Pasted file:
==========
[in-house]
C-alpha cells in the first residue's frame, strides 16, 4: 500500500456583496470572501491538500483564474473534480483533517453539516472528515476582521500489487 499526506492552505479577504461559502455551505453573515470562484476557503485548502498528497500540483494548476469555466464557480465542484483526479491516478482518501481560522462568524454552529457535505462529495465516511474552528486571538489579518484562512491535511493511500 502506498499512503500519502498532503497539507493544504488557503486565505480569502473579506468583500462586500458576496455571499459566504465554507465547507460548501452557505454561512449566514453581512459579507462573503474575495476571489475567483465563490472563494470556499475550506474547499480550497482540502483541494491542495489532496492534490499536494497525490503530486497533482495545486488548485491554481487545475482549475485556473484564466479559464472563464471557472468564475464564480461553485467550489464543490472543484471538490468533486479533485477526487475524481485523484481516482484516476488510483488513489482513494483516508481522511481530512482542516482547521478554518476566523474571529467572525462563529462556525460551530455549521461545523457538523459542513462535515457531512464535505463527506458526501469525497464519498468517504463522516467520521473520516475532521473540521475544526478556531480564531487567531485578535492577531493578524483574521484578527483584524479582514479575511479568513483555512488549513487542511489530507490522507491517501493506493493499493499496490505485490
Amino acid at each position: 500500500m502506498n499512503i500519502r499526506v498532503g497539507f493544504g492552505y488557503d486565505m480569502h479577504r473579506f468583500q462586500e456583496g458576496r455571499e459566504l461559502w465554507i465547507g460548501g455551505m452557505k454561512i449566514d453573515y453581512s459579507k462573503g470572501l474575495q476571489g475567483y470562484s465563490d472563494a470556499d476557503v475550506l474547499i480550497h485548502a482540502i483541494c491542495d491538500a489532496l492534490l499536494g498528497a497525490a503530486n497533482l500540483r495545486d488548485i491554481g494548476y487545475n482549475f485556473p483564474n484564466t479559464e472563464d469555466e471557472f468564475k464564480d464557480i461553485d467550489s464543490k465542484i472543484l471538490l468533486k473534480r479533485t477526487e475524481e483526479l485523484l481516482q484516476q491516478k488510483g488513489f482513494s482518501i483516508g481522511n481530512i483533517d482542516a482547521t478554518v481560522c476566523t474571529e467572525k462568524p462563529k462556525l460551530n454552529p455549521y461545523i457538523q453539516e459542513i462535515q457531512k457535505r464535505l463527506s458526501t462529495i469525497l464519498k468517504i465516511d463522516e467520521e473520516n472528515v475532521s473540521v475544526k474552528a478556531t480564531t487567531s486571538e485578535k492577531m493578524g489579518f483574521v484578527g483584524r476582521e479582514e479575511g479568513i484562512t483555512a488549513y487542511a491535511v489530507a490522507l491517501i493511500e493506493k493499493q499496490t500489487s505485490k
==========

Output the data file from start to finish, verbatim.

[in-house]
C-alpha cells in the first residue's frame, strides 16, 4: 500500500456583496470572501491538500483564474473534480483533517453539516472528515476582521500489487 499526506492552505479577504461559502455551505453573515470562484476557503485548502498528497500540483494548476469555466464557480465542484483526479491516478482518501481560522462568524454552529457535505462529495465516511474552528486571538489579518484562512491535511493511500 502506498499512503500519502498532503497539507493544504488557503486565505480569502473579506468583500462586500458576496455571499459566504465554507465547507460548501452557505454561512449566514453581512459579507462573503474575495476571489475567483465563490472563494470556499475550506474547499480550497482540502483541494491542495489532496492534490499536494497525490503530486497533482495545486488548485491554481487545475482549475485556473484564466479559464472563464471557472468564475464564480461553485467550489464543490472543484471538490468533486479533485477526487475524481485523484481516482484516476488510483488513489482513494483516508481522511481530512482542516482547521478554518476566523474571529467572525462563529462556525460551530455549521461545523457538523459542513462535515457531512464535505463527506458526501469525497464519498468517504463522516467520521473520516475532521473540521475544526478556531480564531487567531485578535492577531493578524483574521484578527483584524479582514479575511479568513483555512488549513487542511489530507490522507491517501493506493493499493499496490505485490
Amino acid at each position: 500500500m502506498n499512503i500519502r499526506v498532503g497539507f493544504g492552505y488557503d486565505m480569502h479577504r473579506f468583500q462586500e456583496g458576496r455571499e459566504l461559502w465554507i465547507g460548501g455551505m452557505k454561512i449566514d453573515y453581512s459579507k462573503g470572501l474575495q476571489g475567483y470562484s465563490d472563494a470556499d476557503v475550506l474547499i480550497h485548502a482540502i483541494c491542495d491538500a489532496l492534490l499536494g498528497a497525490a503530486n497533482l500540483r495545486d488548485i491554481g494548476y487545475n482549475f485556473p483564474n484564466t479559464e472563464d469555466e471557472f468564475k464564480d464557480i461553485d467550489s464543490k465542484i472543484l471538490l468533486k473534480r479533485t477526487e475524481e483526479l485523484l481516482q484516476q491516478k488510483g488513489f482513494s482518501i483516508g481522511n481530512i483533517d482542516a482547521t478554518v481560522c476566523t474571529e467572525k462568524p462563529k462556525l460551530n454552529p455549521y461545523i457538523q453539516e459542513i462535515q457531512k457535505r464535505l463527506s458526501t462529495i469525497l464519498k468517504i465516511d463522516e467520521e473520516n472528515v475532521s473540521v475544526k474552528a478556531t480564531t487567531s486571538e485578535k492577531m493578524g489579518f483574521v484578527g483584524r476582521e479582514e479575511g479568513i484562512t483555512a488549513y487542511a491535511v489530507a490522507l491517501i493511500e493506493k493499493q499496490t500489487s505485490k